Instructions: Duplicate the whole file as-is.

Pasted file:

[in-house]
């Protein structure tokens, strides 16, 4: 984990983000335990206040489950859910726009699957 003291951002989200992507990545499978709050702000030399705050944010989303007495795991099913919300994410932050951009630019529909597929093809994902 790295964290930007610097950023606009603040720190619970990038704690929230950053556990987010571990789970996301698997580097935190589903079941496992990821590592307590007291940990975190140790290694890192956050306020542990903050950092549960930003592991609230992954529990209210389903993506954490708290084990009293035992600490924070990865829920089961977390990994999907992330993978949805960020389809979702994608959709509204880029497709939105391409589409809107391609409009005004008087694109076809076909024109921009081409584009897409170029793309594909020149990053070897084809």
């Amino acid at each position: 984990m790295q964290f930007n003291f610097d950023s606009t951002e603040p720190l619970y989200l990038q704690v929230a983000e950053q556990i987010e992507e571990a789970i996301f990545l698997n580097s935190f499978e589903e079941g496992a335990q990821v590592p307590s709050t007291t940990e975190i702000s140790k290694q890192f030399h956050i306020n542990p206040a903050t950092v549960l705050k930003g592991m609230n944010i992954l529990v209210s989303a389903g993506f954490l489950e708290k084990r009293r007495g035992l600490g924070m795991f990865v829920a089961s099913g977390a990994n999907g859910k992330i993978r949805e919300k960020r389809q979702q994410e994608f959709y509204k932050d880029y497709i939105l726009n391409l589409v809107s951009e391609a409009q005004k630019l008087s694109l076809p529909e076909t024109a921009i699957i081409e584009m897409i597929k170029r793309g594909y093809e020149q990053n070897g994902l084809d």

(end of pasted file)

[in-house]
């Protein structure tokens, strides 16, 4: 984990983000335990206040489950859910726009699957 003291951002989200992507990545499978709050702000030399705050944010989303007495795991099913919300994410932050951009630019529909597929093809994902 790295964290930007610097950023606009603040720190619970990038704690929230950053556990987010571990789970996301698997580097935190589903079941496992990821590592307590007291940990975190140790290694890192956050306020542990903050950092549960930003592991609230992954529990209210389903993506954490708290084990009293035992600490924070990865829920089961977390990994999907992330993978949805960020389809979702994608959709509204880029497709939105391409589409809107391609409009005004008087694109076809076909024109921009081409584009897409170029793309594909020149990053070897084809």
């Amino acid at each position: 984990m790295q964290f930007n003291f610097d950023s606009t951002e603040p720190l619970y989200l990038q704690v929230a983000e950053q556990i987010e992507e571990a789970i996301f990545l698997n580097s935190f499978e589903e079941g496992a335990q990821v590592p307590s709050t007291t940990e975190i702000s140790k290694q890192f030399h956050i306020n542990p206040a903050t950092v549960l705050k930003g592991m609230n944010i992954l529990v209210s989303a389903g993506f954490l489950e708290k084990r009293r007495g035992l600490g924070m795991f990865v829920a089961s099913g977390a990994n999907g859910k992330i993978r949805e919300k960020r389809q979702q994410e994608f959709y509204k932050d880029y497709i939105l726009n391409l589409v809107s951009e391609a409009q005004k630019l008087s694109l076809p529909e076909t024109a921009i699957i081409e584009m897409i597929k170029r793309g594909y093809e020149q990053n070897g994902l084809d």